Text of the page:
Earlier this week, Christine Lagarde, managing director of the International Monetary Fund, urged the Gulf states to reverse years of resistance to taxation in order to make up for plummeting oil revenues.
While Lagarde said this should eventually include income and corporate taxation, she said the first step should be to introduce a value added tax (VAT) on goods and services.
“Start by putting in place a simple system that initially focuses on VAT – ideally, a harmonized regional VAT,” Lagarde told delegates at the Arab Fiscal Forum in Abu Dhabi. “Even at a low single-digit rate, such a tax could raise up to 2 percent of GDP.”
This is the second time in a matter of months that the IMF has put pressure on the Gulf Cooperation Council (GCC) – comprising Bahrain, Kuwait, Oman, Qatar, Saudi Arabia, and the United Arab Emirates – to introduce a VAT. In November, Lagarde told GCC states that plummeting oil prices would require them to expand “non-oil tax revenues”.
A local view
According to Nick Wilson, chairman of the Qatar Investment Fund, the London Stock Exchange-listed fund that is the only investment vehicle that gives foreign investors exposure to Qatar’s economy, the introduction of a 5% VAT in the region by 2018 looks increasingly likely.
International Investment asked Wilson what effect such a tax would have on the regions’ economy, its investors, the financial services industry and, finally, the region’s appeal as an expat destination. Here is what he told us.
International Investment: How will this affect the sectors you’re invested in? What might the impact be on the profits of QE-listed companies?
Nick Wilson: If VAT is introduced, the major sectors that could be affected are consumer and telecom. Luxury clothing, jewellery and watches would be an obvious target for VAT along with cigarettes, fuel and cars, which are very cheap in the GCC. Imposition of VAT would have a significant impact on the buying power of both the residents and tourists. Higher prices may lead consumers to shift to cheaper alternatives or or postpone or cancel purchases.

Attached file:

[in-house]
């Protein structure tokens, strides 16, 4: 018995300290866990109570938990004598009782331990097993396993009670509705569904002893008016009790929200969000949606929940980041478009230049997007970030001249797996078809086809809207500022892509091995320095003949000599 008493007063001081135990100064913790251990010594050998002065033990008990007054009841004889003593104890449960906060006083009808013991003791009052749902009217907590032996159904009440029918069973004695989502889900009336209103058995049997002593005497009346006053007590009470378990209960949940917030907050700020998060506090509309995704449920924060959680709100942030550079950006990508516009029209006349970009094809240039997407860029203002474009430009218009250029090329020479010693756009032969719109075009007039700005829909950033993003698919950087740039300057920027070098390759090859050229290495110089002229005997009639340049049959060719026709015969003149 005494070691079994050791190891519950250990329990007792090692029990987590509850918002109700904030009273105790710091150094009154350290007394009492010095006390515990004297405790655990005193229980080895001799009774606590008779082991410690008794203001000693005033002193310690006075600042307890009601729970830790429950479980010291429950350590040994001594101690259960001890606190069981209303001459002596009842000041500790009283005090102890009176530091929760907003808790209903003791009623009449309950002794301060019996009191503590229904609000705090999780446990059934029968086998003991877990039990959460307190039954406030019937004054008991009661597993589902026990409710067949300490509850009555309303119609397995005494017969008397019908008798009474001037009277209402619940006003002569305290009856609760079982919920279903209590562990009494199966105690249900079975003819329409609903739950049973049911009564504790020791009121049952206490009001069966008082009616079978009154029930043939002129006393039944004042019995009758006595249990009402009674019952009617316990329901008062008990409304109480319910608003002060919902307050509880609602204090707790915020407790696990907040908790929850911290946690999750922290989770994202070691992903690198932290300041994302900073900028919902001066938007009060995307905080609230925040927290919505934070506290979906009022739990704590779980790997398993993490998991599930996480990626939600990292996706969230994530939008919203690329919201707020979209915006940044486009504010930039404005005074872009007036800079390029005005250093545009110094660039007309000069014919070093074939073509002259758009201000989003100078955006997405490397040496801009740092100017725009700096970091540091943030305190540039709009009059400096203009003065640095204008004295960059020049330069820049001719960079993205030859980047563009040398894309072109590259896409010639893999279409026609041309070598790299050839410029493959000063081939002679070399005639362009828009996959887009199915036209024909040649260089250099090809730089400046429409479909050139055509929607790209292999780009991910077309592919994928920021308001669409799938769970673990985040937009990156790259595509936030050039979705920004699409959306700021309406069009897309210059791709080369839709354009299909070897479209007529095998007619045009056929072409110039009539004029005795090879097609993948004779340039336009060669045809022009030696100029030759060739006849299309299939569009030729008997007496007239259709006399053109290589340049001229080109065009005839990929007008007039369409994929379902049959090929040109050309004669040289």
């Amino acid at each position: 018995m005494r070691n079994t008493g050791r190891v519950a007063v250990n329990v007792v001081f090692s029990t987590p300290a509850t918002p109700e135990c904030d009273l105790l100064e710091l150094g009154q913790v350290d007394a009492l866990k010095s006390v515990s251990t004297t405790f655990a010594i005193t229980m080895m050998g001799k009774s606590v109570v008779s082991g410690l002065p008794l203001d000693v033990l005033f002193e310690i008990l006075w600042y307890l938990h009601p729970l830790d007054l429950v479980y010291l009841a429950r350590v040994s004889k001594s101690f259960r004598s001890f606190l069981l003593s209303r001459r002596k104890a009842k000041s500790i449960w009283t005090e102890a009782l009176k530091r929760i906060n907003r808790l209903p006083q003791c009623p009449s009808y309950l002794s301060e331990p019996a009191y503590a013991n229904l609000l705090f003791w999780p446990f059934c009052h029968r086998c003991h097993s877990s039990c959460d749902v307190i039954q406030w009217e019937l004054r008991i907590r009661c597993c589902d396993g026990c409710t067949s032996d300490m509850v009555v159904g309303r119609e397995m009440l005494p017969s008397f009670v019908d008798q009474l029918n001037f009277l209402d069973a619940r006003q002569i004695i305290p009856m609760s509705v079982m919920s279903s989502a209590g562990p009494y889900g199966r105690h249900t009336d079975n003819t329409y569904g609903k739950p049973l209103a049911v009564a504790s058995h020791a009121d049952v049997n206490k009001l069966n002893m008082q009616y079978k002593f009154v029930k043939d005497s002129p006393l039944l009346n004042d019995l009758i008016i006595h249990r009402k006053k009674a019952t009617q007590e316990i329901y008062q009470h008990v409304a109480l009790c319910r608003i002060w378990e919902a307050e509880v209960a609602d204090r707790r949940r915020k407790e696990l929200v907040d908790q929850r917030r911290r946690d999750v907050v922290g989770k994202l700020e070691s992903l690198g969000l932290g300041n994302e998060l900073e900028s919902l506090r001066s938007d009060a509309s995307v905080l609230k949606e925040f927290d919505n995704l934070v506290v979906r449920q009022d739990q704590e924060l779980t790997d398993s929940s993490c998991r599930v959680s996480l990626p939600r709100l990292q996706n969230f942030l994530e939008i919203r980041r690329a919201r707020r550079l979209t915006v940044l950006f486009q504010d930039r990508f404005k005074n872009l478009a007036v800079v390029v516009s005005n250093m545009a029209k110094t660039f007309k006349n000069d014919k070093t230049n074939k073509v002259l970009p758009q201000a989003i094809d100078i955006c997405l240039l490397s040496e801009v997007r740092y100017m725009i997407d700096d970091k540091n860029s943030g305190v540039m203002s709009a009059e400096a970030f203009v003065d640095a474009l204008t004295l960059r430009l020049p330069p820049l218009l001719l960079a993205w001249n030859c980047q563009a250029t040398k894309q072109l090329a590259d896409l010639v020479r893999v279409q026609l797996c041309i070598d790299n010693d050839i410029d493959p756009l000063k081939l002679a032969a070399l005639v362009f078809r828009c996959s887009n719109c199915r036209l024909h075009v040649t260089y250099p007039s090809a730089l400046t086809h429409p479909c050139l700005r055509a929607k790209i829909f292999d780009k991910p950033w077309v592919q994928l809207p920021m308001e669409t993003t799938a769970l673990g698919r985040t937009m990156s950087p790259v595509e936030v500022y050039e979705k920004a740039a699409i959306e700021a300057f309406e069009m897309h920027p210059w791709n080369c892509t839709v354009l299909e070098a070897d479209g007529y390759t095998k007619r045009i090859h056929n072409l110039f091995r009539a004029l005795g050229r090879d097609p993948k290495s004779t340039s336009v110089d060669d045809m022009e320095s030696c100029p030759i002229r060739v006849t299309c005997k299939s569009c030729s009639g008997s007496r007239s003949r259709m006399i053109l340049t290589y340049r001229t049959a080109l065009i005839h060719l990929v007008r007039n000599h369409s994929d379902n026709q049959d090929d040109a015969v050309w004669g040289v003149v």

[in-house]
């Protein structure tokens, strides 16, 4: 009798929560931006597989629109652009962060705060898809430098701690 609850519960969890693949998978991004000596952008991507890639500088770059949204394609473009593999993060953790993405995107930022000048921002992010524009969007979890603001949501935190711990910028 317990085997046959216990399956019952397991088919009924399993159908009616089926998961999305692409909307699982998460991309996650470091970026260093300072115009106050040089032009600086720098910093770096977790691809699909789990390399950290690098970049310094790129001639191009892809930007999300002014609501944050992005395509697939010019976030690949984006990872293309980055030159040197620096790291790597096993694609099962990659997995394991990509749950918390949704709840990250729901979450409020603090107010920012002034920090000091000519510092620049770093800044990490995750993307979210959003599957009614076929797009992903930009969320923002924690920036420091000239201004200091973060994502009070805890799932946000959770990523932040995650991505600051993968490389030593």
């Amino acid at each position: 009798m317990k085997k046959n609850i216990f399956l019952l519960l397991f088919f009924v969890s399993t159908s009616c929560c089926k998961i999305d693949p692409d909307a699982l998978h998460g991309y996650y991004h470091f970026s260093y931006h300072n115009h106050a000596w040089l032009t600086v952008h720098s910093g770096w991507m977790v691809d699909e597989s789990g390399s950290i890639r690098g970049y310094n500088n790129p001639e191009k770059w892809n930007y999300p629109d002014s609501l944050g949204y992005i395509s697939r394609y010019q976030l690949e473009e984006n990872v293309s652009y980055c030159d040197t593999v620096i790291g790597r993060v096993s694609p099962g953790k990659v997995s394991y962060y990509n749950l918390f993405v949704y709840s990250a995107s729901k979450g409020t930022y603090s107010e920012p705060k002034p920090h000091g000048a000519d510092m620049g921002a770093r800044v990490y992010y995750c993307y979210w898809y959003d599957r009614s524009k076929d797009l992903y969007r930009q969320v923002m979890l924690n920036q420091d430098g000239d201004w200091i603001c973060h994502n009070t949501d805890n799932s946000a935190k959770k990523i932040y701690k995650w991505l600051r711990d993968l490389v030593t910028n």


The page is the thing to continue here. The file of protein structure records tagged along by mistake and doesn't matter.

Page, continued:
Since the financial services and industrials sectors majorly contribute to about 70% of the Qatar Investment Fund’s (QIF’s) sector allocation every quarter, QIF would not be impacted much by the introduction of VAT as these sectors are likely to be exempted from VAT/tax.
With regard to profits of QE-listed companies, there would certainly be a direct impact. However, the degree of impact cannot be determined unless the Qatari government comes up with actual announcements on VAT. Considering the anticipated low rate of 5%, VAT should not pose any major impact on overall profitability. For now, we cannot gauge the actual impact on bottom lines of companies as every sector would have its own exemptions and regulations which are difficult to predict at this moment.
International Investment: Are sectors such as financial services and fuel likely to be exempt from the tax?
Nick Wilson: Financial services sectors are typically exempted from VAT as it is difficult to tax this sector, particularly in relation to interest income. However, fees and commissions earned by the financial services sector are normally subject to VAT. As discussed earlier, the GCC could agree on giving an exemption to this sector, since GCC nations are seeking to grow their financial services market presence. It is highly likely that the majority of the services in the financial sector would be exempted from the tax.
Fuel prices in the GCC countries are heavily subsidized as compared to other countries around the globe. Lower fuel prices make it a likely target for VAT.
International Investment: Do you think this would have an impact on the number of expats moving to Qatar?
Nick Wilson: Cost of living in Qatar is relatively higher compared to other GCC nations. Moreover, introduction of VAT of around 5% would further increase the cost of living in Qatar. Introduction of VAT would further increase employee costs incurred by corporates and attracting an employee to come to work and live in Qatar would further inflate costs in Qatar compared to other countries.
International Investment: What impact might it have on overall economic growth, both for Qatar and the region?
Nick Wilson: The potential revenue raised from VAT will depend primarily on the main design parameters, namely the rate and structure, the base, and the threshold. It will be also be affected by other defining elements including tax exemptions, efficiency of the tax administration, tax-payer compliance, and more generally the ease and transparency of administration.
The level of readiness of GCC member countries from a political, tax administration, and regulatory standpoint to introduce a VAT may differ. In this regard, important questions arise as to how long it may take from the time a decision is made to introduce a VAT to its actual implementation and whether all six countries should move simultaneously.